Free guide on Twitter for government

Twitter Guide

I’ve put together a handy quick-start guide to Twitter for people who work in and around government.

I have had loads of requests for this, from people who can see that Twitter is taking off in a big way, but who also just can’t quite make their way around the service enough to make the most of it.

The guide takes absolute beginners to Twitter right from the start – explaining what Twitter is, and how to sign up – right through to replying, retweeting, hashtagging and using tools to measure success.

It’s UK focused, so if anyone would like it localised, let me know. Alternatively, as it is published under Creative Commons, you could use it as the base of your own guide.

It’s free to download, just click the cover graphic or the text link below!

Download Learning Pool’s Twitter Guide

I’d love to know what you make of it, and if you have any suggestions for an updated version. Maybe you have an idea for another subject crying out for the Briggs treatment. Drop me your comments using [email protected] or send them via Twitter to @davebriggs.

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Steve Lunceford

In the U.K., Neil Williams (@NeillyNeil) with the Dept. for Business, Innovation and Skills, pushed out a 20-page Twitter guidebook for government that snowballed into quite a good bit of media coverage on both sides of the pond, including stories at Mashable, the New York Times, AP and the BBC. Some of the headlines and leads poked fun at the length of the guide when talking about a service limited to 140 characters per message, but overall the piece was recieved well by govies and social media evangelists alike (though InformationWeek’s Mitch Wagner had some qualms). It should be noted that both USA.gov and HHS both published similar (but shorter) primers in July as well.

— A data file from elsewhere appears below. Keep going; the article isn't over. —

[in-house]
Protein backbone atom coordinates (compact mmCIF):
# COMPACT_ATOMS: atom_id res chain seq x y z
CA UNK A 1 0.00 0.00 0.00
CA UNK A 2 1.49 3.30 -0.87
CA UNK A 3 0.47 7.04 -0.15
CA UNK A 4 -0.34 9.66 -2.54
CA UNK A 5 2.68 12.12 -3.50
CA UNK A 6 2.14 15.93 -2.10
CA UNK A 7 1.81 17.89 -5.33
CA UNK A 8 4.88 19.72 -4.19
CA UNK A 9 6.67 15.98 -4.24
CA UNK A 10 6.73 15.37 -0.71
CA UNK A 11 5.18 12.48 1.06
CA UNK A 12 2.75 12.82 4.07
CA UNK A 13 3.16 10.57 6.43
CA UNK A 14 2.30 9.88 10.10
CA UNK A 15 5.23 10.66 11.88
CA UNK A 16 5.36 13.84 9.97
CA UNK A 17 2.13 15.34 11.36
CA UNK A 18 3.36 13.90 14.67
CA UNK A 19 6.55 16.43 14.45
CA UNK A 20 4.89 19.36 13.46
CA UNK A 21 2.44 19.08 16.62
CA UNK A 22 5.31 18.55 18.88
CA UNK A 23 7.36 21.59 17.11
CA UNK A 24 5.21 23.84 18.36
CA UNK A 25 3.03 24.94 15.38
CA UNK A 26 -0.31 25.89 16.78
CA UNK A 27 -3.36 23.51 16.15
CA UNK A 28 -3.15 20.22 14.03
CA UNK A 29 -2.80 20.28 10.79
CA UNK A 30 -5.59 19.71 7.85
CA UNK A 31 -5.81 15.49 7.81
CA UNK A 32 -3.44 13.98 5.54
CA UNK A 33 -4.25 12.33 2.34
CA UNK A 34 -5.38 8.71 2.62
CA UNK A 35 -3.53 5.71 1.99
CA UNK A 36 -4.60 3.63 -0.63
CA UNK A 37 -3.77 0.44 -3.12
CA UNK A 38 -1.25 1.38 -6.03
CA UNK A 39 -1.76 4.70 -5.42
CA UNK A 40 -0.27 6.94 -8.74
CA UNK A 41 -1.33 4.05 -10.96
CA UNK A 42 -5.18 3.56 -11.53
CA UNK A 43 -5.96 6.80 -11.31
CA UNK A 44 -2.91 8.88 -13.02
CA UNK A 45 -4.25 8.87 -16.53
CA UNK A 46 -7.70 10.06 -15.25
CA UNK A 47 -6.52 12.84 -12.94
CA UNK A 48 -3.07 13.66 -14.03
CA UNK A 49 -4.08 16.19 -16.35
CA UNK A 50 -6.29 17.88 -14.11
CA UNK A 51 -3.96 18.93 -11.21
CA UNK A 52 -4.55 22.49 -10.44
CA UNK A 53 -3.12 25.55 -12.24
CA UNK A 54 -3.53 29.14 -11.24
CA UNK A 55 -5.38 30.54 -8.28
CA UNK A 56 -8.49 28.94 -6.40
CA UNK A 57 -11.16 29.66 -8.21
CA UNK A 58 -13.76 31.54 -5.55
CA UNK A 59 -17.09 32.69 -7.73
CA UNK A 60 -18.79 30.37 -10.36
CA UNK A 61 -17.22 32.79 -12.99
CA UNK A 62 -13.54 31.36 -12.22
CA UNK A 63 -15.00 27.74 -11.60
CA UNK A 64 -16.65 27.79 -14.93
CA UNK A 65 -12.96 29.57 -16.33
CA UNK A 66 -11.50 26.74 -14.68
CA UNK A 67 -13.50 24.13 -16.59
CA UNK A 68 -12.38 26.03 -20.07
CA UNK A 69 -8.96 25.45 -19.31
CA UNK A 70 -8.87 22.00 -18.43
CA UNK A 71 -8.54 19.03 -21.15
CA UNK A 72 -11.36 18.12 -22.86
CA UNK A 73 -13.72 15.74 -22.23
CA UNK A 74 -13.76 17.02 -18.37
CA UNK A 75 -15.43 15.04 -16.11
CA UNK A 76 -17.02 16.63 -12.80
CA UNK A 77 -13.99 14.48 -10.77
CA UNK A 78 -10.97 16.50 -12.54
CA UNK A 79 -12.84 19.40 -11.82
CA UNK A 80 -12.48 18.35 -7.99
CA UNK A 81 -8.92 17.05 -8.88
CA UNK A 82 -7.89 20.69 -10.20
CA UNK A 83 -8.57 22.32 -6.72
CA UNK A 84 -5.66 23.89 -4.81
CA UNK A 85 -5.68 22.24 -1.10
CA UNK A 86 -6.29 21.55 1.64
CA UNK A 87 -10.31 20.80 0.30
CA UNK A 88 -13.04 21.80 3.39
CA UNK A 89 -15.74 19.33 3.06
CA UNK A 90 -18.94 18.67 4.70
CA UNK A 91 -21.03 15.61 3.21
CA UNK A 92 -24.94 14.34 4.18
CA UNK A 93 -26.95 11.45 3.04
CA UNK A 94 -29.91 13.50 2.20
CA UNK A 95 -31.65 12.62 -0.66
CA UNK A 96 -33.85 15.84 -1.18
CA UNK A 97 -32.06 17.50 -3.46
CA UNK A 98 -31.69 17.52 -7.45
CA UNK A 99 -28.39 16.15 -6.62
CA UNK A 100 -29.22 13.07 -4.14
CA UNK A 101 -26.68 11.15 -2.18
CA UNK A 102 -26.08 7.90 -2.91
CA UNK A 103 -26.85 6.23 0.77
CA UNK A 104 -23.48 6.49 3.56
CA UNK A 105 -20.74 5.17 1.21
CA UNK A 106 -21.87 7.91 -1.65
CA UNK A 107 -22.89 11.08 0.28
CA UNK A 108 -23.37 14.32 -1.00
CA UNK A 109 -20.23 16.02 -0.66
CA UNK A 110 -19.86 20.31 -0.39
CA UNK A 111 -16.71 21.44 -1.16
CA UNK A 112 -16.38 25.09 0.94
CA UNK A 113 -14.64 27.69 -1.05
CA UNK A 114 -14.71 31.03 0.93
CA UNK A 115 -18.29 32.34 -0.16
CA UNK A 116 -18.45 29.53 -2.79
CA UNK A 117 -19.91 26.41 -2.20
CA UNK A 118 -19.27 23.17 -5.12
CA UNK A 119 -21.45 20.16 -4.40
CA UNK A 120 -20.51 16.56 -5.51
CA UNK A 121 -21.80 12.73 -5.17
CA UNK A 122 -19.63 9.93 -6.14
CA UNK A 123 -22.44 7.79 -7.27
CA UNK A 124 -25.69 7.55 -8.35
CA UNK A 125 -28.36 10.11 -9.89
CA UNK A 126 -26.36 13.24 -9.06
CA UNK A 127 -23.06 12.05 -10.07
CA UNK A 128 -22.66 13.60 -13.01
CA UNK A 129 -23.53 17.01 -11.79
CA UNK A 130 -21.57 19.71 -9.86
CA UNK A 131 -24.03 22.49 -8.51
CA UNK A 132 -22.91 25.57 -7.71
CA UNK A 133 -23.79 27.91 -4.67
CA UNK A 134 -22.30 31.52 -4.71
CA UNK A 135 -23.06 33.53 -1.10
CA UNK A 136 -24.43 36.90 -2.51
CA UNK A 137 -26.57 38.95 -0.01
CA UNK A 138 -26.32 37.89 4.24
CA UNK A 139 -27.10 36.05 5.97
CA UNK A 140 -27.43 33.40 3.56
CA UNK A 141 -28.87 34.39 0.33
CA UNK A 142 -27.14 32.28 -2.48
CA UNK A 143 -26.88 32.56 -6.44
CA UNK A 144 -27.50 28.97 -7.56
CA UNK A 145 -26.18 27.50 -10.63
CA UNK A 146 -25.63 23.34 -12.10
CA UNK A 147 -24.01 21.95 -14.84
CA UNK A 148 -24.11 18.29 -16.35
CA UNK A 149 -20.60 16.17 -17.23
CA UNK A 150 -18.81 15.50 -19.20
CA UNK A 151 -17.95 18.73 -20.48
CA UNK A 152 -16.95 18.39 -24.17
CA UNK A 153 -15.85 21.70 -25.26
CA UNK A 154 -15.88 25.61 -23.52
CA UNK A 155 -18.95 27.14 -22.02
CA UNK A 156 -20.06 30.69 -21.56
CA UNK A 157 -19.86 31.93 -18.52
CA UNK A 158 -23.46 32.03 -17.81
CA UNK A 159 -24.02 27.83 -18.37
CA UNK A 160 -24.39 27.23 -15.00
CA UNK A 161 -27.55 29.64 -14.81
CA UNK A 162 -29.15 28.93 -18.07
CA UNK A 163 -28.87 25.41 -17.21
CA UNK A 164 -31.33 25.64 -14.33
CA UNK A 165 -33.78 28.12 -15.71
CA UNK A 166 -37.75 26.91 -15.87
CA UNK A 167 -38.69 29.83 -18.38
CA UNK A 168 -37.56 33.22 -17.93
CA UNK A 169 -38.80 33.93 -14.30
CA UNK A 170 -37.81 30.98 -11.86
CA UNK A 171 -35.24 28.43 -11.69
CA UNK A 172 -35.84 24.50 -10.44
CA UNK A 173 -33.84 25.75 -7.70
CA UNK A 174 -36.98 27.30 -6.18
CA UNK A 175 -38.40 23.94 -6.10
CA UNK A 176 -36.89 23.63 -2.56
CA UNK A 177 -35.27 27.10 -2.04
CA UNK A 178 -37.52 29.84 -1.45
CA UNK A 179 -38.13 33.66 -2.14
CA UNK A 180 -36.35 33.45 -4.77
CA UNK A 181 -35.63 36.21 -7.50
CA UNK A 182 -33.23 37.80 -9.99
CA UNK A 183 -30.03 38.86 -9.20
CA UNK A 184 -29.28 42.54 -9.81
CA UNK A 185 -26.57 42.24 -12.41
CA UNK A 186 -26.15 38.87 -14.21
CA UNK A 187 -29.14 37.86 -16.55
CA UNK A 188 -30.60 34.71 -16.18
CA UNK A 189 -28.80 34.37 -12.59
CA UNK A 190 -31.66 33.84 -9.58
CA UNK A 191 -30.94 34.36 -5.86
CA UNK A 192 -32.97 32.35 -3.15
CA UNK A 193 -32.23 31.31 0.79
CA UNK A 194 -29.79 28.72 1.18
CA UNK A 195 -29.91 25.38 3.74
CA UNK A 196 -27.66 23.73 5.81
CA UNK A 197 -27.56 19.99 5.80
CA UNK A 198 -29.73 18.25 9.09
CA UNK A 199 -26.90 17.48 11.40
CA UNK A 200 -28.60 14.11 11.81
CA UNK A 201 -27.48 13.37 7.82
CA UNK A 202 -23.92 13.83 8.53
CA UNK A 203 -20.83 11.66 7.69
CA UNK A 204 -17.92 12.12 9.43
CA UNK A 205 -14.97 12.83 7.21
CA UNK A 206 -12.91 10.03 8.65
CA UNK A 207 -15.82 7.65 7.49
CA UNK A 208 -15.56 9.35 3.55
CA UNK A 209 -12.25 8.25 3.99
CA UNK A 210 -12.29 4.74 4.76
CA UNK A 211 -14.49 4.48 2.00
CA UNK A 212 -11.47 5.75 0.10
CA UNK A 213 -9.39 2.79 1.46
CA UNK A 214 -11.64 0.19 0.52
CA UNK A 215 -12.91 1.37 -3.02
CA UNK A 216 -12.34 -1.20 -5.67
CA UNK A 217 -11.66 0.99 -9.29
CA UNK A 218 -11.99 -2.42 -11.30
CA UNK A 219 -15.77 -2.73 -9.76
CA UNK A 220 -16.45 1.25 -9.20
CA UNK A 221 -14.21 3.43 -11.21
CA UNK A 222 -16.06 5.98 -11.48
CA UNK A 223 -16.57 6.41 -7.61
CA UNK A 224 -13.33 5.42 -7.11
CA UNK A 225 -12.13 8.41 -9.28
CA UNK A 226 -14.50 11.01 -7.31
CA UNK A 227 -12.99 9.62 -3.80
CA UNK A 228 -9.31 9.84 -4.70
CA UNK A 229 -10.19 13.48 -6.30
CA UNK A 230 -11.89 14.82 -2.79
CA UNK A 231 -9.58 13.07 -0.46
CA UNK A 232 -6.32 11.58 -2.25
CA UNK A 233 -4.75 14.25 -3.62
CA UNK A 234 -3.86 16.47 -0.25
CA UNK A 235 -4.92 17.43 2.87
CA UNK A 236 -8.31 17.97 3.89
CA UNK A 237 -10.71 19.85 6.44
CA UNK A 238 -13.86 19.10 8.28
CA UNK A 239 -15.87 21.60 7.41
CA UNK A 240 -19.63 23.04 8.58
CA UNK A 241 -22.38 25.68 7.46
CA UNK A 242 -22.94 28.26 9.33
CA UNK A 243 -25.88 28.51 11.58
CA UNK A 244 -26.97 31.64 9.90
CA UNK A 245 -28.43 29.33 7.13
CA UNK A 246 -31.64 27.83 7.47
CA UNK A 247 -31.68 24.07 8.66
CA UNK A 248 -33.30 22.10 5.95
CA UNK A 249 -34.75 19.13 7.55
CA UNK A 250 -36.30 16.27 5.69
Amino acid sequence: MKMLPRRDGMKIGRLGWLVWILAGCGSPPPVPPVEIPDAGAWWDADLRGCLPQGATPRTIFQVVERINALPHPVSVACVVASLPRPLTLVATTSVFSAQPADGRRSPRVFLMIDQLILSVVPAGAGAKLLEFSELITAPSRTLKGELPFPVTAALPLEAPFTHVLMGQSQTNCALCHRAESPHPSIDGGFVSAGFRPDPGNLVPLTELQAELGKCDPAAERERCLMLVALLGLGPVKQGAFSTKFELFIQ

Dave Briggs

@Sam and @Adriel – thanks guys!

@Steve – Yup, I know – and work with, on occasion! – Neil and his twitter strategy for government departments gets a name check in this document. This is a more operational, hands guide than his work.

Steve Lunceford

I just realized my comment may have come across rude…it was actually a pull from a blog post I wrote back in July, thought it would be useful to include links to other resources like Neil’s and the HHS and USA.gov overviews for folks reading your guide…but I dumped it in and hit add before I wanted to.

I should have said: “this is cool Dave, some other resources folks may want to check out would include….”